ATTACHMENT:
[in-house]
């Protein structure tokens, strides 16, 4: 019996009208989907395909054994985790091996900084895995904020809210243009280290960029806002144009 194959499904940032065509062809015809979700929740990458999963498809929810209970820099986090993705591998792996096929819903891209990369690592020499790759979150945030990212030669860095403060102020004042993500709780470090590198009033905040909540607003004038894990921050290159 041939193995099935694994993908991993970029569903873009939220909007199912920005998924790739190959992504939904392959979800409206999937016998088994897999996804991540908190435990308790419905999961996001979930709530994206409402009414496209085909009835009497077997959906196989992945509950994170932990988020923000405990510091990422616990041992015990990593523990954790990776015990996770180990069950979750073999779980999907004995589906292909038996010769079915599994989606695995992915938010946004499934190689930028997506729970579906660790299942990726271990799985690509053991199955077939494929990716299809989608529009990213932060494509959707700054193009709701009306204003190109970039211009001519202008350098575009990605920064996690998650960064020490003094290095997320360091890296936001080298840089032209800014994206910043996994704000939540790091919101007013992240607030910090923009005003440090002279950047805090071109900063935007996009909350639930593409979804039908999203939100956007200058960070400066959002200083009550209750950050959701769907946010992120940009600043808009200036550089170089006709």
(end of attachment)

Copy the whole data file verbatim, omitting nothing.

[in-house]
């Protein structure tokens, strides 16, 4: 019996009208989907395909054994985790091996900084895995904020809210243009280290960029806002144009 194959499904940032065509062809015809979700929740990458999963498809929810209970820099986090993705591998792996096929819903891209990369690592020499790759979150945030990212030669860095403060102020004042993500709780470090590198009033905040909540607003004038894990921050290159 041939193995099935694994993908991993970029569903873009939220909007199912920005998924790739190959992504939904392959979800409206999937016998088994897999996804991540908190435990308790419905999961996001979930709530994206409402009414496209085909009835009497077997959906196989992945509950994170932990988020923000405990510091990422616990041992015990990593523990954790990776015990996770180990069950979750073999779980999907004995589906292909038996010769079915599994989606695995992915938010946004499934190689930028997506729970579906660790299942990726271990799985690509053991199955077939494929990716299809989608529009990213932060494509959707700054193009709701009306204003190109970039211009001519202008350098575009990605920064996690998650960064020490003094290095997320360091890296936001080298840089032209800014994206910043996994704000939540790091919101007013992240607030910090923009005003440090002279950047805090071109900063935007996009909350639930593409979804039908999203939100956007200058960070400066959002200083009550209750950050959701769907946010992120940009600043808009200036550089170089006709």